Three Steps to Weatherstripping Your Home

Weather Strip Your Home

Weather Strip Your Home

Autumn is here and the cold weather is on the way for readers that live in cooler climates.  it's time to start thinking about ways to keep the heat in your home this winter.  We have some great posts on insulating your home but this may not be in your budget this year.  If not, adding or replacing weather stripping is a great way to keep your home warmer and keep your energy bills lower.

Here are three steps to doing your own weather-stripping update project:

1. Assessment - Before adding or replacing weatherstripping, you need to determine the current condition of air sealing in your home.  Look for air leaks around windows and doors and fix those first.  This will give you the best return on your sealing investment.  Finding air leaks can be done either by a professional energy auditor or savvy DIY homeowners can find information on finding air leaks themselves.  In order to determine how much weatherstripping you need to purchase, measure the perimeter of the applicable doors and windows and add about 5-10% to that number.  This will allow you to price and purchase the new materials for the weatherstripping project.   Tip: don't forget to check the weatherstripping on your garage door.  Even if your garage is not conditioned, this can affect your energy bills if you have a space above your garage that is connected to your home.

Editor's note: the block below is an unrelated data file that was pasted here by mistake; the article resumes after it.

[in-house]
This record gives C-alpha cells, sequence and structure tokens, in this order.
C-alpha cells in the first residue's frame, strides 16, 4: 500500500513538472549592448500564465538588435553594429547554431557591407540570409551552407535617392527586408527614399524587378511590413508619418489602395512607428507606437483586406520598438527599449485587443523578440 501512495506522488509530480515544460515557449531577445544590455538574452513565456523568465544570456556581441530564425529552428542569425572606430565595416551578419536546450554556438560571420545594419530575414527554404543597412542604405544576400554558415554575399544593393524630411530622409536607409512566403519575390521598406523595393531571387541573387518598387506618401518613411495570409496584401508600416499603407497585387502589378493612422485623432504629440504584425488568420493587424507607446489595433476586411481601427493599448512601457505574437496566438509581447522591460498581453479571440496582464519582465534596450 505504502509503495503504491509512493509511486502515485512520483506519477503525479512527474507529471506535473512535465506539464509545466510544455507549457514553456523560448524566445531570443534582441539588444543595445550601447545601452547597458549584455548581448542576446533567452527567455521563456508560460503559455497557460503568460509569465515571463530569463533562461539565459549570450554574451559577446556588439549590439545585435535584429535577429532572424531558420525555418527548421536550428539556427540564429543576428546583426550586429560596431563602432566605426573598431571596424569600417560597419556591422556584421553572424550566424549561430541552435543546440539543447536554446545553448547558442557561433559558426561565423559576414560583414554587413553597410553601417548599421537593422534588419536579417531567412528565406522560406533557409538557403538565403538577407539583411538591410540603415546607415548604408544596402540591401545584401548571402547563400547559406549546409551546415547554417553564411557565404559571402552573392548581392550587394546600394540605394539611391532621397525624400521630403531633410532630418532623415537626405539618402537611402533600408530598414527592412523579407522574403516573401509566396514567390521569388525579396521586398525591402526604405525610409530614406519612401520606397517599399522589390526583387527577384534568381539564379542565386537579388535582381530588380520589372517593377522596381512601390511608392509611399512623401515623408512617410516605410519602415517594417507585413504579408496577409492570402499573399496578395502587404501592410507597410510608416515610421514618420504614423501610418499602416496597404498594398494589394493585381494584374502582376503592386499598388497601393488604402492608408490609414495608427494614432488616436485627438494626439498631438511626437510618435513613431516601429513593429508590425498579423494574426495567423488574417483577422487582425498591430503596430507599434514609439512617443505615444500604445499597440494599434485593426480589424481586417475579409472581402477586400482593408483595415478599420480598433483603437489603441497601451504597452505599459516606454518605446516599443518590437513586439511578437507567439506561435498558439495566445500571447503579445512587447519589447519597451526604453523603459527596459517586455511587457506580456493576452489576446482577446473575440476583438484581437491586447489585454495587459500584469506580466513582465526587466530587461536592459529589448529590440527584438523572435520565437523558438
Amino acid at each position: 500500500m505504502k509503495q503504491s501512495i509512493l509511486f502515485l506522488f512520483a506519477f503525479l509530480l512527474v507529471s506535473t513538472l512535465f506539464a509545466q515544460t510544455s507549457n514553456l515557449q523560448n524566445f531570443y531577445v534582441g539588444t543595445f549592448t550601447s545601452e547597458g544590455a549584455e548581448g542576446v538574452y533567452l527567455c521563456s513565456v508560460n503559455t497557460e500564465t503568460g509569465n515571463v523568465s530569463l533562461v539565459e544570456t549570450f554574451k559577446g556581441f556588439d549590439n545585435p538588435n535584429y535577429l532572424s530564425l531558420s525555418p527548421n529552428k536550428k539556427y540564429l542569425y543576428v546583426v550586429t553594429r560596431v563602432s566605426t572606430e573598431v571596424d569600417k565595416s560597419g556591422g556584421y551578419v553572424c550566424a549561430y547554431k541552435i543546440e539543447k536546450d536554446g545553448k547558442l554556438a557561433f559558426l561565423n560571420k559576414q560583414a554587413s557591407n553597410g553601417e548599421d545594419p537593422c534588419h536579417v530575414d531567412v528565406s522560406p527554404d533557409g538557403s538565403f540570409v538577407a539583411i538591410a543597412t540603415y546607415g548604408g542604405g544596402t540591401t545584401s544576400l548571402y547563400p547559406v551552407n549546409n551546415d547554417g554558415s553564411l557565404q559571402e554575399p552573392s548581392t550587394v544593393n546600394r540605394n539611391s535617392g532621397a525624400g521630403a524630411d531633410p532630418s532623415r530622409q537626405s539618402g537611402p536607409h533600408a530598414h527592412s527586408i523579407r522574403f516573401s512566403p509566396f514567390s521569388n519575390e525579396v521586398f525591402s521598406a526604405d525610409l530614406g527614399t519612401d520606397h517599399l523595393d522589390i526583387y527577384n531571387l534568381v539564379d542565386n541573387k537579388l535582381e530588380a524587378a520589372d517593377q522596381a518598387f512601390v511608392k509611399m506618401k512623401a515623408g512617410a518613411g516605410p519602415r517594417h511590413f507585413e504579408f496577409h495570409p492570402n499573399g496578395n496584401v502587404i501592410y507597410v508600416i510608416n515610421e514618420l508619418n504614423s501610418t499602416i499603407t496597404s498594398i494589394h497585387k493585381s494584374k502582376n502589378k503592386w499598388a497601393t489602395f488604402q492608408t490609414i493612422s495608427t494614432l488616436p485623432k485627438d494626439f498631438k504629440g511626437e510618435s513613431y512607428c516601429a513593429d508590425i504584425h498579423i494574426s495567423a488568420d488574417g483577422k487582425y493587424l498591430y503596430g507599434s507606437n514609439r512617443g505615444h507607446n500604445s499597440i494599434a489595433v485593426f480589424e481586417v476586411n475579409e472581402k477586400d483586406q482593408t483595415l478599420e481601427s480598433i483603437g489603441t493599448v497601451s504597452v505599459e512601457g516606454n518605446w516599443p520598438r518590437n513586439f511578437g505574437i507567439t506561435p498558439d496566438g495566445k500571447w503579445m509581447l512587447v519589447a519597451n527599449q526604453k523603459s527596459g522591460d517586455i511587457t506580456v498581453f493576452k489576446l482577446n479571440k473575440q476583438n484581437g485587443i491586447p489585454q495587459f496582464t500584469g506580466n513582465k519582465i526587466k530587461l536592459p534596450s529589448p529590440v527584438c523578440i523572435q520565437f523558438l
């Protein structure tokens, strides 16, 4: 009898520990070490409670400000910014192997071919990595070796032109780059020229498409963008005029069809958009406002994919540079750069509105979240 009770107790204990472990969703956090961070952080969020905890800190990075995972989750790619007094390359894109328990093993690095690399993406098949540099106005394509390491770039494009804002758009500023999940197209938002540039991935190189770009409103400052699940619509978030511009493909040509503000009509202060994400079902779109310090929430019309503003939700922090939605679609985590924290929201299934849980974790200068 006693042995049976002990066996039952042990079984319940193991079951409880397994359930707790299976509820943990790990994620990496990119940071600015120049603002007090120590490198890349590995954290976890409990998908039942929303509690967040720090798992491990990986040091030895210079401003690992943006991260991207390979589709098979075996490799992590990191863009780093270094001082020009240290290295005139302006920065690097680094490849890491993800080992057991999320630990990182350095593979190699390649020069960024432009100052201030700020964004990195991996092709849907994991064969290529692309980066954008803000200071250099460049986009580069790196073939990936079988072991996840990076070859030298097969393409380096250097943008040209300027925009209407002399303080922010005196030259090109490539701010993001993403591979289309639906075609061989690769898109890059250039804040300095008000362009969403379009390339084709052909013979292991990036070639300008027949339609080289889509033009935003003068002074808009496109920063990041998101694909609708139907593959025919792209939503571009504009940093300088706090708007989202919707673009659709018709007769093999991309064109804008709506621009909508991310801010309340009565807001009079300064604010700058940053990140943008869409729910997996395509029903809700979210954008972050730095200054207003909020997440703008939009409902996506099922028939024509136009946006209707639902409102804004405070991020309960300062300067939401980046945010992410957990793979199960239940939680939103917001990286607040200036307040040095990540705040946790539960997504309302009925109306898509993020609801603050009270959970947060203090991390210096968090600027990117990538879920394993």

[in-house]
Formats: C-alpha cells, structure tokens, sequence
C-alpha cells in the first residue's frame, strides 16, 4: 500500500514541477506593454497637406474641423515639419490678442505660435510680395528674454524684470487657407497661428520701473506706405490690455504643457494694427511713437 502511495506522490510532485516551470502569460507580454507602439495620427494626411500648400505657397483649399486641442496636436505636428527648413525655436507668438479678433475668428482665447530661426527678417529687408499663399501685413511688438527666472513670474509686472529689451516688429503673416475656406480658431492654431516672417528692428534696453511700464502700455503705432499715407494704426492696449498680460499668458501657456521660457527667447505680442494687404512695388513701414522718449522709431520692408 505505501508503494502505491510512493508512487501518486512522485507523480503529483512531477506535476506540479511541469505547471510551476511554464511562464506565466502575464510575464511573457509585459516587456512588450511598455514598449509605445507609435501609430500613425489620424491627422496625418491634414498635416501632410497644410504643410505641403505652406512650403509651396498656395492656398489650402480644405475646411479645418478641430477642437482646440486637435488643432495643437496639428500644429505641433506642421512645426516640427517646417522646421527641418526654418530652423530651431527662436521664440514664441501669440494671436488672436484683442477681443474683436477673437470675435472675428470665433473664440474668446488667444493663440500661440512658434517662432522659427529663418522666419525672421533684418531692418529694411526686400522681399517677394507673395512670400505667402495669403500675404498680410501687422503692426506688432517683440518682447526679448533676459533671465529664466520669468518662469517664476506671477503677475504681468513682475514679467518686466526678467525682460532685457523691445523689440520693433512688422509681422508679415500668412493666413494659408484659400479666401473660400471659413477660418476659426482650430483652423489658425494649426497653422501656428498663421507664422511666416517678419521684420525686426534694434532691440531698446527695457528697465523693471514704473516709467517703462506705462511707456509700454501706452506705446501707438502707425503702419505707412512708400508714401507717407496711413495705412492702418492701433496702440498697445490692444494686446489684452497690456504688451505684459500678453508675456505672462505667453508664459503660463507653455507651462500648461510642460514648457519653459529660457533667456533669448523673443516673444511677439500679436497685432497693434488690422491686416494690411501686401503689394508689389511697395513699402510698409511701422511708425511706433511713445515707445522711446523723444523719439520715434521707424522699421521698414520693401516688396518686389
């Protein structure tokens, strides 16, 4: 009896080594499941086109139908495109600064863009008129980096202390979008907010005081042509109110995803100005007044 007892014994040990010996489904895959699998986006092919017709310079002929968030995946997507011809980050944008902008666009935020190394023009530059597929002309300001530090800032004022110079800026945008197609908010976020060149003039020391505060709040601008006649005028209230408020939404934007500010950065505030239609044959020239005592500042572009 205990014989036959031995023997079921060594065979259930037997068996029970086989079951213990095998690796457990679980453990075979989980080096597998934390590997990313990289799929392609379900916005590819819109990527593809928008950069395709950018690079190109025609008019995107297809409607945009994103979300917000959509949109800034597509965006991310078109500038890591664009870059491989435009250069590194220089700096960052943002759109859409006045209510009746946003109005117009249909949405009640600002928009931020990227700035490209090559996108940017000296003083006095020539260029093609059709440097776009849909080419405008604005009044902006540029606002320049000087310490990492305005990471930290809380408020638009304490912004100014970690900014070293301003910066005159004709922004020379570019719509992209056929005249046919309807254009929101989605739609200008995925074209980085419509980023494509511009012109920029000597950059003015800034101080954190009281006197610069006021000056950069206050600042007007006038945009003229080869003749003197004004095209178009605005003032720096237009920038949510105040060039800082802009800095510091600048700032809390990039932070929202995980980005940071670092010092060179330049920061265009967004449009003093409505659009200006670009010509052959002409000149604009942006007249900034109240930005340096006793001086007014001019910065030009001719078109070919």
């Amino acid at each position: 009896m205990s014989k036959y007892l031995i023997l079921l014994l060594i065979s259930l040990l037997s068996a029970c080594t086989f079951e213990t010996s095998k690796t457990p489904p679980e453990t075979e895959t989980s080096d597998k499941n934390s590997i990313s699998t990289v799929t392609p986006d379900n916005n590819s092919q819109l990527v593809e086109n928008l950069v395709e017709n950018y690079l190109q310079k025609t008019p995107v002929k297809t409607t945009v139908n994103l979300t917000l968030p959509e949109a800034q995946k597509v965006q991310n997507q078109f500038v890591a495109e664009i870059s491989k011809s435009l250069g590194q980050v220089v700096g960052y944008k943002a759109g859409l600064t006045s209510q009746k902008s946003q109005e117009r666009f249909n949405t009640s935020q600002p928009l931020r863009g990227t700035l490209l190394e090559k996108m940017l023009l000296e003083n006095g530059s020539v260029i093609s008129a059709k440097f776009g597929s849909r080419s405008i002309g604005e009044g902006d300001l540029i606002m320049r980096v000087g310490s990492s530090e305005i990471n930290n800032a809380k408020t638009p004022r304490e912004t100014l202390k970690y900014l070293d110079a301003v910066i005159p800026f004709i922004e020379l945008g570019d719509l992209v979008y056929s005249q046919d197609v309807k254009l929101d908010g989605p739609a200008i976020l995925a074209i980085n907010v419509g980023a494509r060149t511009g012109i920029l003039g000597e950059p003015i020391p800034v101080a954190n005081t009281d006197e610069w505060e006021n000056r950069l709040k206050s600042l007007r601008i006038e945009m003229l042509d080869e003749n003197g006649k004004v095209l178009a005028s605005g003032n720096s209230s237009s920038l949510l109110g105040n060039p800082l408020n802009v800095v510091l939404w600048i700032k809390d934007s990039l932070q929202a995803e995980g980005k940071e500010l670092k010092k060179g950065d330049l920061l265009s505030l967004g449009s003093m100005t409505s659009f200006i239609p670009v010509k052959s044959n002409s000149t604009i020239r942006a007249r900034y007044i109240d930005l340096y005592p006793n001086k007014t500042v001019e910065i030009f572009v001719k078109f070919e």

2. Selection - Spend some time selecting the best weatherstripping materials for your project.  Choose a product for each specific location. Felt and open-cell foams tend to be inexpensive, susceptible to weather, visible, and inefficient at blocking airflow. However, the ease of applying these materials may make them valuable in low-traffic areas. Vinyl, which is slightly more expensive, holds up well and resists moisture. Metals (bronze, copper, stainless steel, and aluminum) last for years and are affordable. Metal weatherstripping can also provide a nice touch to older homes where vinyl might seem out of place.

3. Application - There is a right and a wrong way to install each type of weatherstripping.  Make sure to read the instructions and go to your local home improvement store and ask the experts.  Get someone familiar with this kind of project to talk you through installation of each type of weatherstripping for doors and windows.  Some larger home improvement stores offer free classes on weatherstripping and insulating your home.  Take advantage of these free resources!  Here are some general guidelines for installation:

  • Weatherstripping should be applied to clean, dry surfaces in temperatures above 20°F (-7° C).
  • Measure the area to be weatherstripped twice before you cut anything.
  • Apply weatherstripping snugly against both surfaces. The material should compress when the window or door is shut.

I hope you find this information helpful.  If you would like to read more on the types of weatherstripping, here is some more content from US Department of Energy.

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